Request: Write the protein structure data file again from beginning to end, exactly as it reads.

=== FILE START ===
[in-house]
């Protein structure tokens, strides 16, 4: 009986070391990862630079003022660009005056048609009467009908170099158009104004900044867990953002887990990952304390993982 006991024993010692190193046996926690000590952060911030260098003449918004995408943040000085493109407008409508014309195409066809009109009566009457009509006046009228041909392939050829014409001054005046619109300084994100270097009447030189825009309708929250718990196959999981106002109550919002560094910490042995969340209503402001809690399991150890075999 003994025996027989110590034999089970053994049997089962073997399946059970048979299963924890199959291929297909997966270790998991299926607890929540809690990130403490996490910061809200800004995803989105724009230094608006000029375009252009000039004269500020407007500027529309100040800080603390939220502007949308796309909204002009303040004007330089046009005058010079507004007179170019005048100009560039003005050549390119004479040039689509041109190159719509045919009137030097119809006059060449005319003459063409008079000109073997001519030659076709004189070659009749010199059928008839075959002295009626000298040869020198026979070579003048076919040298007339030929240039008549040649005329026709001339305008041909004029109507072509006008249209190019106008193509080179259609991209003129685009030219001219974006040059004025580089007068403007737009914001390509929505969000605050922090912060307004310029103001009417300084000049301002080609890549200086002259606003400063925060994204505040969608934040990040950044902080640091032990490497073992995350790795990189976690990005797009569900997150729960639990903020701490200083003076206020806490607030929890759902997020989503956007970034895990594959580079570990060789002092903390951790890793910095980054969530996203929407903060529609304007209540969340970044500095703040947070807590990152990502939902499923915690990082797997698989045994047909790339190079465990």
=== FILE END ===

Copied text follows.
[in-house]
């Protein structure tokens, strides 16, 4: 009986070391990862630079003022660009005056048609009467009908170099158009104004900044867990953002887990990952304390993982 006991024993010692190193046996926690000590952060911030260098003449918004995408943040000085493109407008409508014309195409066809009109009566009457009509006046009228041909392939050829014409001054005046619109300084994100270097009447030189825009309708929250718990196959999981106002109550919002560094910490042995969340209503402001809690399991150890075999 003994025996027989110590034999089970053994049997089962073997399946059970048979299963924890199959291929297909997966270790998991299926607890929540809690990130403490996490910061809200800004995803989105724009230094608006000029375009252009000039004269500020407007500027529309100040800080603390939220502007949308796309909204002009303040004007330089046009005058010079507004007179170019005048100009560039003005050549390119004479040039689509041109190159719509045919009137030097119809006059060449005319003459063409008079000109073997001519030659076709004189070659009749010199059928008839075959002295009626000298040869020198026979070579003048076919040298007339030929240039008549040649005329026709001339305008041909004029109507072509006008249209190019106008193509080179259609991209003129685009030219001219974006040059004025580089007068403007737009914001390509929505969000605050922090912060307004310029103001009417300084000049301002080609890549200086002259606003400063925060994204505040969608934040990040950044902080640091032990490497073992995350790795990189976690990005797009569900997150729960639990903020701490200083003076206020806490607030929890759902997020989503956007970034895990594959580079570990060789002092903390951790890793910095980054969530996203929407903060529609304007209540969340970044500095703040947070807590990152990502939902499923915690990082797997698989045994047909790339190079465990």